en·​cum·​ber | \ in-ˈkəm-bər How to pronounce encumber (audio) \
encumbered; encumbering\ in-​ˈkəm-​b(ə-​)riŋ How to pronounce encumber (audio) \

Definition of encumber

transitive verb

1 : weigh down, burden tourists encumbered by heavy luggage
2 : to impede or hamper the function or activity of : hinder negotiations encumbered by a lack of trust
3 : to burden with a legal claim (such as a mortgage) encumber an estate

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Encumber Has French Roots

In Old French, the noun "combre" meant a defensive obstacle formed by felled trees with sharpened branches facing the enemy. Later, in Middle French, "combre" referred to a barrier, similar to a dam or weir, constructed in the bed of a river to hold back fish or protect the banks. That notion of holding back is what informs our verb "encumber," formed by combining en- and combre. One can be physically encumbered (as by a heavy load or severe weather), or figuratively (as by bureaucratic restrictions). "Combre" also gives us the adjectives "cumbersome" and "cumbrous," both meaning "awkward or difficult to handle."

Examples of encumber in a Sentence

These rules will only encumber the people we're trying to help. Lack of funding has encumbered the project.
Recent Examples on the Web Backlogs have caused unbearably long wait times for results, and the coming flu season might further encumber test processing. Keith Gillogly, Wired, "Could Breathalyzers Make Covid Testing Quicker and Easier?," 15 Sep. 2020 African Americans were forced to look in the private market, which was heavily segregated and often encumbered by racial covenants banning blacks. Gary Kamiya, SFChronicle.com, "Marin shipyard welcomed blacks and women in WWII, but diversity ended at the gates," 3 Apr. 2020 This type of deed does not affect the transferor’s homestead rights, their right to transfer or encumber the property, or their ad valorem tax exemptions. Wesley E. Wright, Houston Chronicle, "Elder Law: Texas Probate, although simple, some still try to avoid," 16 Apr. 2020 The sites, where people can find out how to register to vote, where to cast ballots and who won the election, had security issues such as outdated software, poor encryption and systems encumbered with unneeded computer programs. Jack Gillum, ProPublica, "Some Election-Related Websites Still Run on Vulnerable Software Older Than Many High Schoolers," 2 Mar. 2020 For now, the message is a simple one-size-fits-all approach: Whoever wins the exhausting slugfest will be so battered and encumbered by expensive, progressive policies that the candidate will make for easy prey. Rob Crilly, Washington Examiner, "Trump campaign readies for attack after Super Tuesday," 27 Feb. 2020 Many of those districts have abused taxing and bonding authority, maximizing the developer’s return on investment and encumbering future homeowners with millions in undisclosed debt. The Denver Post Editorial Board, The Denver Post, "Editorial: Disclose metropolitan district tax rates on real estate listings," 20 Dec. 2019 Brass was required of Nora, and Ms. Dern delivered it in dazzling measure, with no encumbering nuance. Joe Morgenstern, WSJ, "Oscar Picks From the Journal’s Joe Morgenstern," 5 Feb. 2020 In individual sports, you are not encumbered that way. Jon Wertheim, SI.com, "Mailbag: How Much Should We Care About the Laver Cup?," 18 Sep. 2019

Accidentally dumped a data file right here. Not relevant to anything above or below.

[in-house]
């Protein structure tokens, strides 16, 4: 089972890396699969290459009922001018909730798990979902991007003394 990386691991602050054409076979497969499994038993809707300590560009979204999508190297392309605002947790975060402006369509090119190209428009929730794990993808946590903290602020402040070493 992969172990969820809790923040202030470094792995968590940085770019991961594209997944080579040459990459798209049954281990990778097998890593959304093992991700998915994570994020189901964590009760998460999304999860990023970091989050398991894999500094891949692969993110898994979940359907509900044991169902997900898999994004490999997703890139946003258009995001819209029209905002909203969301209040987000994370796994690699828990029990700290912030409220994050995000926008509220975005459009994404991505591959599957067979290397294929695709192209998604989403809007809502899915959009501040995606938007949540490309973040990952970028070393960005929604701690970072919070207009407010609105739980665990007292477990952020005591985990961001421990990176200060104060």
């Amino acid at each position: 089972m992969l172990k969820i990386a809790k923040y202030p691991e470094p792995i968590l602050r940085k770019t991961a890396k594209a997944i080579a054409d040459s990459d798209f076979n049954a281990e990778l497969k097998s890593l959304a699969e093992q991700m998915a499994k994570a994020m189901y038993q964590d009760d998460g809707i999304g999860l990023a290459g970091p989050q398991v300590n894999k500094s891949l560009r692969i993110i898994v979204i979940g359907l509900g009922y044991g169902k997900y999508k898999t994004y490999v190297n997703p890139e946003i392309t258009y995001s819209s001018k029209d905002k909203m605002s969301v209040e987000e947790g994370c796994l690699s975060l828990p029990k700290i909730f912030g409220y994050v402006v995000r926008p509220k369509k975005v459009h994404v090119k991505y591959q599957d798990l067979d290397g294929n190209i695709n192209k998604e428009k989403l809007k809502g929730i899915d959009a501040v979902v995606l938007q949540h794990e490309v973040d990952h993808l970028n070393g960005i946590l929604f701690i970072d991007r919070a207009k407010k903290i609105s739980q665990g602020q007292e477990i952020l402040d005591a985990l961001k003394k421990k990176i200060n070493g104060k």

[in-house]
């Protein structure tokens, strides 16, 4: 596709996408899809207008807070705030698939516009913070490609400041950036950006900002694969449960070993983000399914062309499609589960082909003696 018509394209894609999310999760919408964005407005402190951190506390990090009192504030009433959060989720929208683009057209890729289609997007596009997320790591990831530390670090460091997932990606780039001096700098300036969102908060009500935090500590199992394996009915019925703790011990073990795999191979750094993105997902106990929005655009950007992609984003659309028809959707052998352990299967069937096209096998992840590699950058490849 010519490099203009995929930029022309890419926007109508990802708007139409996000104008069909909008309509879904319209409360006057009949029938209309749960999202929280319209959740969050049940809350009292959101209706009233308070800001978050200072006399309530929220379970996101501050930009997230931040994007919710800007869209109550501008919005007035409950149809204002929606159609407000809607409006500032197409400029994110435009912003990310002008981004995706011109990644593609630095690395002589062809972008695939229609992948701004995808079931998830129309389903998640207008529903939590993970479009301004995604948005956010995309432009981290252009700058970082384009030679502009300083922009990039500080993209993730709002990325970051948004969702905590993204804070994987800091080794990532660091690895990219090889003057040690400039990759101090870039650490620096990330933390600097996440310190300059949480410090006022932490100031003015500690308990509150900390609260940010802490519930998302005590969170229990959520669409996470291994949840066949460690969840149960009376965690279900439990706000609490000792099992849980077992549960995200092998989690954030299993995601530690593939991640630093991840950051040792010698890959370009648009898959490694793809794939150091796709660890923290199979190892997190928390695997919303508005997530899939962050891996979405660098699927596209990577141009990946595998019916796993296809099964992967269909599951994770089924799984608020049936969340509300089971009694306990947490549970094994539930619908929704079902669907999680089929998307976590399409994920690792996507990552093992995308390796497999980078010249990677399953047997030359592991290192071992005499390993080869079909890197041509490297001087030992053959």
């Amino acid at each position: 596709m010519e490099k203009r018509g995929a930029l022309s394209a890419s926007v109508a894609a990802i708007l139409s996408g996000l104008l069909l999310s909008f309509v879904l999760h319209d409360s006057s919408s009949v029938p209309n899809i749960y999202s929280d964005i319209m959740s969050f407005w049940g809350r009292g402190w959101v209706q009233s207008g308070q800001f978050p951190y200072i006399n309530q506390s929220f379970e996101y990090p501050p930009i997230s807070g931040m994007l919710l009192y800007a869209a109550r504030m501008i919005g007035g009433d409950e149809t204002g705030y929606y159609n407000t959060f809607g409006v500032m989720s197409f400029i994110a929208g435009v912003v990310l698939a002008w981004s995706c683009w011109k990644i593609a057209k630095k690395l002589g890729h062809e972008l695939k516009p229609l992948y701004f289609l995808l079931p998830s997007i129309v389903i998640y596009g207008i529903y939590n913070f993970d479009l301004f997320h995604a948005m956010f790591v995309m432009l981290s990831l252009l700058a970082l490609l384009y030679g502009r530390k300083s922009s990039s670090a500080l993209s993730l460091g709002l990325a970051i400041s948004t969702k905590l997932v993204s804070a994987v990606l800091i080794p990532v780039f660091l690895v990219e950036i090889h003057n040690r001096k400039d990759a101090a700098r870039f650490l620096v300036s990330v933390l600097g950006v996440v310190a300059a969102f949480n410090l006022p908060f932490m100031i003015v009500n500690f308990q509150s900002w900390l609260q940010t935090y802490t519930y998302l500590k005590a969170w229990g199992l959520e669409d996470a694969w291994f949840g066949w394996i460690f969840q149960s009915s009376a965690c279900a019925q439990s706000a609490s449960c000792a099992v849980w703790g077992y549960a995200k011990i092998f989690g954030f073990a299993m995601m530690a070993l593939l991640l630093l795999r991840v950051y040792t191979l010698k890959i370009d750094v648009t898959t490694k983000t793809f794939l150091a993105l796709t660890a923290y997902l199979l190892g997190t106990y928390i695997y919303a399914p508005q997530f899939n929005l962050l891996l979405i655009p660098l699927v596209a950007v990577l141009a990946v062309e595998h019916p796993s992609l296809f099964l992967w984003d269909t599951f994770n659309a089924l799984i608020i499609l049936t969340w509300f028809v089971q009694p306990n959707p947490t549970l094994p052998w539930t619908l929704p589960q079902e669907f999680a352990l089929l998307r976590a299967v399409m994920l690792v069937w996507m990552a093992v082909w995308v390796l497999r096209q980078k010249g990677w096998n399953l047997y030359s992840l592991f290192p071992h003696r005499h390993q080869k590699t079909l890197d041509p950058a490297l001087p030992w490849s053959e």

These example sentences are selected automatically from various online news sources to reflect current usage of the word 'encumber.' Views expressed in the examples do not represent the opinion of Merriam-Webster or its editors. Send us feedback.

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First Known Use of encumber

14th century, in the meaning defined at sense 1

History and Etymology for encumber

Middle English encombren, from Anglo-French encumbrer, from en- + Middle French combre dam, weir

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Time Traveler for encumber

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The first known use of encumber was in the 14th century

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Cite this Entry

“Encumber.” Merriam-Webster.com Dictionary, Merriam-Webster, https://www.merriam-webster.com/dictionary/encumber. Accessed 27 Jan. 2021.

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More Definitions for encumber


How to pronounce encumber (audio)

English Language Learners Definition of encumber

somewhat formal
: to make (someone or something) hold or carry something heavy
: to cause problems or difficulties for (someone or something)


en·​cum·​ber | \ in-ˈkəm-bər How to pronounce encumber (audio) \
encumbered; encumbering

Kids Definition of encumber

1 : to weigh down : burden Their heavy coats encumbered the children.
2 : to cause problems or delays for : hinder Bad weather encumbered the building project.
variants: also incumber \ in-​ˈkəm-​bər \
encumbered; encumbering

Legal Definition of encumber

: to burden with a claim (as a mortgage or lien) encumbered the land with a mineral lease

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